Maybe you have your eye on a business in town – either because you love it and know how successful it is, and can predict how profitable it will be for you, or because you see a fixer-upper that you can buy cheap and turn into something amazing. Whatever your motivation, there are lots of benefits to buying a business that’s already up and running. Of course there are risks involved too: check out this episode of The New Entrepreneur to see what the real deal is:
Action Steps for Success
If you’ve found a business you’re interested in, do as much research as you can to find answers to the following questions:
Why is the business for sale?
Is the business in trouble in any way? Are there any lawsuits against it? Is there a new competitor opening? You may not get straight answers to these questions from the seller, so you should do as much research as possible.
What is the financial history of the business?
If you’re looking for a bank loan to buy the business, the banks as well as your lawyer and accountant should recommend that you get a copy of previous tax returns for the last 3 years, but the more records you can get, the better. Tax numbers are harder to falsify than other records and they set a benchmark that helps predict the future. You also want to know who prepared the records – was it an accountant, or the manager of the business? Knowing a professional prepared the records can help set your mind at ease.
Has the business been well-maintained?
Ask to see the maintenance records for all equipment- have they been up-kept on a regular schedule? Check the place out thoroughly for hygiene and general cleanliness. Don’t assume that because they’ve passed health or WCB inspections, that you will be satisfied with the condition of the business. There could be hidden problems that may be hard to find and solve.
Figure out how much you can afford to spend on the business, and whatever your budget is, leave room to buy new equipment. Even if it doesn’t look like there’s issues, things can be swept under the rug. You might want to redecorate, or give the place a face-lift. Don’t assume the business is OK as is.
Does employee morale seem high?
Although inheriting trained staff is a major advantage of buying an existing business, you never know what problems you might be walking into. When you’re checking out the business to see if you want to buy it, keep a close eye on the staff to see how well they work together and if they seem to be enjoying their jobs.
There may be low morale due to mismanagement, or you might find the staff don’t want to stay if the business is sold because they are reluctant to adapt to a new owner’s policies. Change can be challenging.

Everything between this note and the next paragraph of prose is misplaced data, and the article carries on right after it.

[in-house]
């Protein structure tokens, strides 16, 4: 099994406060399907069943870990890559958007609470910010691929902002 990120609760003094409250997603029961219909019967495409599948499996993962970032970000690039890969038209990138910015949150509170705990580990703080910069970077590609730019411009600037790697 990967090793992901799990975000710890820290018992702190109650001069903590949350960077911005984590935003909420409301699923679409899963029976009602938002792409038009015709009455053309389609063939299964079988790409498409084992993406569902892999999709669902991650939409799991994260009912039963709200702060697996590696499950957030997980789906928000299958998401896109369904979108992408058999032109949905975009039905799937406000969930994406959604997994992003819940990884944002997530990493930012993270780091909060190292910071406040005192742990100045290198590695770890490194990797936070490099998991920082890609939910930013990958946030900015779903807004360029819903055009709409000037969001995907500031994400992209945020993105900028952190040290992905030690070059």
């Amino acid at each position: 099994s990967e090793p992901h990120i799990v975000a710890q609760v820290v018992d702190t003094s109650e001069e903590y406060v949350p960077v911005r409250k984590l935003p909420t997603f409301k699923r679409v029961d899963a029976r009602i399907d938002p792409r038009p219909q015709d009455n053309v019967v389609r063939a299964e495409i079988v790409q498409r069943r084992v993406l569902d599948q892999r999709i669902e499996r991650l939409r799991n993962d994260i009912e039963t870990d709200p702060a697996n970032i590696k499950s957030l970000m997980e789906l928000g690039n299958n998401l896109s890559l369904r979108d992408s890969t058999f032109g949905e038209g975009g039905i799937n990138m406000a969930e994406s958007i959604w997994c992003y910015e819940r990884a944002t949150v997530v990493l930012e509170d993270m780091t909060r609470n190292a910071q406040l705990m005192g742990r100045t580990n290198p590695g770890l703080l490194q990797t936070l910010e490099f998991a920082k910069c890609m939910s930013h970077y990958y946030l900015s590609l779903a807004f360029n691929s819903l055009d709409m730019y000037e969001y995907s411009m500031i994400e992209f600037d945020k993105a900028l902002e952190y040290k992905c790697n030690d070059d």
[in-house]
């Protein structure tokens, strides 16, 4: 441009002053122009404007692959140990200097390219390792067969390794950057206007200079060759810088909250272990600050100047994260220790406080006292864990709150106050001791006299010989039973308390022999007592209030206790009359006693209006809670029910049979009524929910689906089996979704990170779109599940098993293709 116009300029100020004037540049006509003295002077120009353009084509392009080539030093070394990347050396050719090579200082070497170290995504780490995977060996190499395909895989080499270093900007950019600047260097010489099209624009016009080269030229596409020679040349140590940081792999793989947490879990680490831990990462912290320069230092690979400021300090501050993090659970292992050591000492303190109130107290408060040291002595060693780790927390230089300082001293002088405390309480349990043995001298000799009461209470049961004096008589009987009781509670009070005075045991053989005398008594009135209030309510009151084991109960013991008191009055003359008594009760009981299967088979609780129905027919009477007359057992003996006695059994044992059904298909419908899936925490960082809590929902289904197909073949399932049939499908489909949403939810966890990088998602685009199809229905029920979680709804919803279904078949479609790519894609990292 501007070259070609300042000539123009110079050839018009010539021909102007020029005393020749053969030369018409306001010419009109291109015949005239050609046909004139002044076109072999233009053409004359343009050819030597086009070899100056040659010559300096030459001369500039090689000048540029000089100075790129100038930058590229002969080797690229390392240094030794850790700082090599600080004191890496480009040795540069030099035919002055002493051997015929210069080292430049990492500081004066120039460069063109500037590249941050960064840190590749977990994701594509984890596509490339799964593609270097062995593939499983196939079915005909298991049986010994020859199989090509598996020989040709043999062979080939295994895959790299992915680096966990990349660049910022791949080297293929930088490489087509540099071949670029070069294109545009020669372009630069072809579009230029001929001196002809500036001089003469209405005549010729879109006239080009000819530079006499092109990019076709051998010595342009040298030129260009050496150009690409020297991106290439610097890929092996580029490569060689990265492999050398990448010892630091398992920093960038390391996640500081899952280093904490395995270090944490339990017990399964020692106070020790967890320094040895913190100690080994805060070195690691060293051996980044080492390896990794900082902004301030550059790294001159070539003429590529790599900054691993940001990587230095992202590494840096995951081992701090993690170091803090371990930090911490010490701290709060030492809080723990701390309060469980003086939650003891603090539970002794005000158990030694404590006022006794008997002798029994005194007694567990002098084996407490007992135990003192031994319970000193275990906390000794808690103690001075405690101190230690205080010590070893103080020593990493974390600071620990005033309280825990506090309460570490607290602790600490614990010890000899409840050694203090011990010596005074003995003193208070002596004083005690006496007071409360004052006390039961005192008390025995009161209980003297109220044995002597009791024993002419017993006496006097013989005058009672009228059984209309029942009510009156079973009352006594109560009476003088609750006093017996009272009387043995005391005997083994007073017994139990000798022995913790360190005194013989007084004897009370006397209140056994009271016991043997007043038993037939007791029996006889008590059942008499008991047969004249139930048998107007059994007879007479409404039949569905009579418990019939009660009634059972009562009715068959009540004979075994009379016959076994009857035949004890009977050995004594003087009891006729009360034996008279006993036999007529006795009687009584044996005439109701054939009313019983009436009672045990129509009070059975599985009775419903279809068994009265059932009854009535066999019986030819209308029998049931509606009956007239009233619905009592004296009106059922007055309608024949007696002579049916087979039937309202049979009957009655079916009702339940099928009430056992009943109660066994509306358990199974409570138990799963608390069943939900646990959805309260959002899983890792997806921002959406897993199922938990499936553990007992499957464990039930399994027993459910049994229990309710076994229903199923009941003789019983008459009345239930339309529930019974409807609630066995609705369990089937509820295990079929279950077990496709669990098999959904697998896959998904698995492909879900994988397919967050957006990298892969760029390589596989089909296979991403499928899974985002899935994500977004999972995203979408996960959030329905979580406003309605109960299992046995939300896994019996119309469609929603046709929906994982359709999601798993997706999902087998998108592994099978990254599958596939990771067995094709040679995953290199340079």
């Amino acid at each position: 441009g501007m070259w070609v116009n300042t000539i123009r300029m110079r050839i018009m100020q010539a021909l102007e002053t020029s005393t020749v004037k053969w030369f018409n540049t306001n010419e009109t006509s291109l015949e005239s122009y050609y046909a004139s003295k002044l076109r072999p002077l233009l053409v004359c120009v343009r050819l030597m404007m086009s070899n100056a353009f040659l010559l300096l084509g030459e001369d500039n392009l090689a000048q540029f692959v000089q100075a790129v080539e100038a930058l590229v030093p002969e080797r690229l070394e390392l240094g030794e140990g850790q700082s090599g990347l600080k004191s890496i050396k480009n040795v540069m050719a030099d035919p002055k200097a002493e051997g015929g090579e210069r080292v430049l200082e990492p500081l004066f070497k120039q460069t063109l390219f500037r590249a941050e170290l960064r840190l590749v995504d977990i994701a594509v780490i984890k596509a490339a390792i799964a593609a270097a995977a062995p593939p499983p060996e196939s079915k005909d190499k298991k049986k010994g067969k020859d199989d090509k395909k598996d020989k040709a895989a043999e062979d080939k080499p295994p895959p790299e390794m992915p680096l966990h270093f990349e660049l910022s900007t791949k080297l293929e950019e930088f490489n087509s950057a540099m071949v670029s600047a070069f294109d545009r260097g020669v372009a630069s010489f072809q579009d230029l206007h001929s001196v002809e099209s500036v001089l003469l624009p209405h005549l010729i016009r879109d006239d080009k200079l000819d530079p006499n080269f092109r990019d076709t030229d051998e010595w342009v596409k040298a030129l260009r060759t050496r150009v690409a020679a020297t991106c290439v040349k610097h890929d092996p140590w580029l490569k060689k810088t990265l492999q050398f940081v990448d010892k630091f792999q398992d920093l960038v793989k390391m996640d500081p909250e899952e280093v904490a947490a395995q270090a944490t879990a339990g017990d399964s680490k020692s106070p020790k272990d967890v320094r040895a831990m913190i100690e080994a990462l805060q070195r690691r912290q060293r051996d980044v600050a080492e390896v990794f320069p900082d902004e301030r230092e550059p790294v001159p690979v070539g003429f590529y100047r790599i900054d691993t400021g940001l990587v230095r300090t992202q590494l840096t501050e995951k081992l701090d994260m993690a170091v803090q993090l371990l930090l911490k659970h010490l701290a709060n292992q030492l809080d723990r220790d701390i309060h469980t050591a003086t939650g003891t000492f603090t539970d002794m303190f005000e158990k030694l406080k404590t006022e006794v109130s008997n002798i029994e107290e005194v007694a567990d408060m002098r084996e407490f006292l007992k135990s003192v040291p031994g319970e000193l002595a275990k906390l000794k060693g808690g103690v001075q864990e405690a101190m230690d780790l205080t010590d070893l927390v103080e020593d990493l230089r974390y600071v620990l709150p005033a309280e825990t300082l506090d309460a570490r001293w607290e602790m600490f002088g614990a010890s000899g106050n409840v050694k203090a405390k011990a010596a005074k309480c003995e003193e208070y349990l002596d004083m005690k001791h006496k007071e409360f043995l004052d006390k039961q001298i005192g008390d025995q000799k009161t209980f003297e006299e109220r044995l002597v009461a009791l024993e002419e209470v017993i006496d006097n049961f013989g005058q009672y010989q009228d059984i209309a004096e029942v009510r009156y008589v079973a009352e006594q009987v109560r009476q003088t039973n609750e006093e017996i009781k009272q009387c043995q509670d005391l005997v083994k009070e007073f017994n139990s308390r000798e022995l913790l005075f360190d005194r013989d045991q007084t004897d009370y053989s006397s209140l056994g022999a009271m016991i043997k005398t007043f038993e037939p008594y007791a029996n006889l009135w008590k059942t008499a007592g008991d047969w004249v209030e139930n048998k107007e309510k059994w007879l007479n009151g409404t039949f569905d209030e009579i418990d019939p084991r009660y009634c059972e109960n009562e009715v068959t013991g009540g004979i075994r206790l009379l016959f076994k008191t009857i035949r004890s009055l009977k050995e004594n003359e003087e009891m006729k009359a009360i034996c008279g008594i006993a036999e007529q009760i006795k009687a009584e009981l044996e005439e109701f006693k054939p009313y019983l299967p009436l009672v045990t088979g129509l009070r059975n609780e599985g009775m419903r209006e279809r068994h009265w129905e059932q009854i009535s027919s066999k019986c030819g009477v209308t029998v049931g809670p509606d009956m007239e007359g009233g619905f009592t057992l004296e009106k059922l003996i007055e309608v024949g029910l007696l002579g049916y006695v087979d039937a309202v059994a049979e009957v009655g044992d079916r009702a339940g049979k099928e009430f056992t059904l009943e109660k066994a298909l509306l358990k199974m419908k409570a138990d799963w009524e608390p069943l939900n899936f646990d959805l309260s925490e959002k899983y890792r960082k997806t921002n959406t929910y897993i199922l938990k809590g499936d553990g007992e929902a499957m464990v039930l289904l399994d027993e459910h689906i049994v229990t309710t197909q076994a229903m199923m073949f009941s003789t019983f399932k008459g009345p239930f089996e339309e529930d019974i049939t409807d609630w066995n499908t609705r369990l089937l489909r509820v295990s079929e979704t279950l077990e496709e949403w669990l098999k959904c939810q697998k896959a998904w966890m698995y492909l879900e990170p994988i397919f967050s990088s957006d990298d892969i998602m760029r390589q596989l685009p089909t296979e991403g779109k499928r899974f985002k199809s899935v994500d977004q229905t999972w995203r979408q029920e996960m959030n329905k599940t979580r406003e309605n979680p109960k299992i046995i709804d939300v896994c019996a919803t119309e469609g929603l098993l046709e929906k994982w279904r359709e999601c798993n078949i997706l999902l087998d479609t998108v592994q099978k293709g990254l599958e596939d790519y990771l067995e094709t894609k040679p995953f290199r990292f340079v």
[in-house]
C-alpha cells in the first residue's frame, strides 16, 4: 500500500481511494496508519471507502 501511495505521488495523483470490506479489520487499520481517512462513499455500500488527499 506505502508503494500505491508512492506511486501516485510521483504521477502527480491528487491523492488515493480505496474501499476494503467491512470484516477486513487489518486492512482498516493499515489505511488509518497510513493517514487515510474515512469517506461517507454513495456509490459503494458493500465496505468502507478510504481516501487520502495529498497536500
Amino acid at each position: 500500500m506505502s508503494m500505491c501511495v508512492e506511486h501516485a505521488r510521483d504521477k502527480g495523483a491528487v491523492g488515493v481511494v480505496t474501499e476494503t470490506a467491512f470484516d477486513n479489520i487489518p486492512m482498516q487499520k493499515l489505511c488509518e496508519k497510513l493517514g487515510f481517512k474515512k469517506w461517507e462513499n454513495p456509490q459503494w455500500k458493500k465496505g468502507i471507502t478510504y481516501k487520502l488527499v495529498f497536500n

What are you buying?
Are you buying assets, or shares? If you’re only buying assets, there may be tax benefits for the buyer, but before you decide that is the best option talk to a professional and make sure you know exactly what you’re getting and what everything is worth. If you’re buying shares, you’re inheriting everything with the business, including credit history, pending lawsuits, accounts and more.
There are lots of different methods for determining the value of a business. It’s best to talk to your accountant about it. It’s not an exact science – there are different assumptions, and using different financial information can result in different values.
Asset purchase advantages for the buyer:
You decide which assets you wish to purchase
You can choose which liabilities you are willing to take on, such as contracts and leases
You can choose which staff you want to keep employed
You avoid having to deal with any lawsuits against the corporation running the business
You aren’t responsible for the corporation’s unpaid taxes or other bills outstanding
You might have to pay sales tax on some of the purchases
It’s generally a more complicated legal transaction
There can be some disruption in business operations
Share Purchase advantages for the buyer:
It’s generally a simpler legal transaction
You don’t pay sales tax when purchasing shares
There’s minimal disruption in business operations
You could pay less corporate tax if there was a loss in the previous year
You’re subject to all of the known and unknown liabilities and lawsuits of the business
You take on all contracts and obligations of the business
In most cases the seller will want you to purchase the company’s shares because they will save on tax, but as a buyer it could be in your best interest to purchase the business’s assets unless the seller offers you a great deal on a share purchase.
How much should you pay for the business?
The amount you pay will depend on the valuation method you choose:
Earnings and Cash-Flow Based Methods:
Discounted Cash Flow: this is generally the most effective way to estimate a company’s value from an investor’s perspective, because it is based on future cash flows, which ultimately determine the investor’s return on investment.
Going Concern Value: This method uses the revenues of previous years to project future revenues.
Book Value: This is the company’s net worth or shareholders’ equity, as shown in its financial statements (subtracting liabilities from assets).
Liquidation Value: This is the amount you would get from selling all of a company’s assets, including equipment, land, inventory and receivables.
In all cases, discuss the details with your accountant, lawyer or financials you trust. Make sure you have experts reviewing the deal thoroughly before you sign on the dotted line! Best case scenario: a big win-win deal for you and the person selling the business. They’ve earned a profit from their hard work, and you have a solid investment.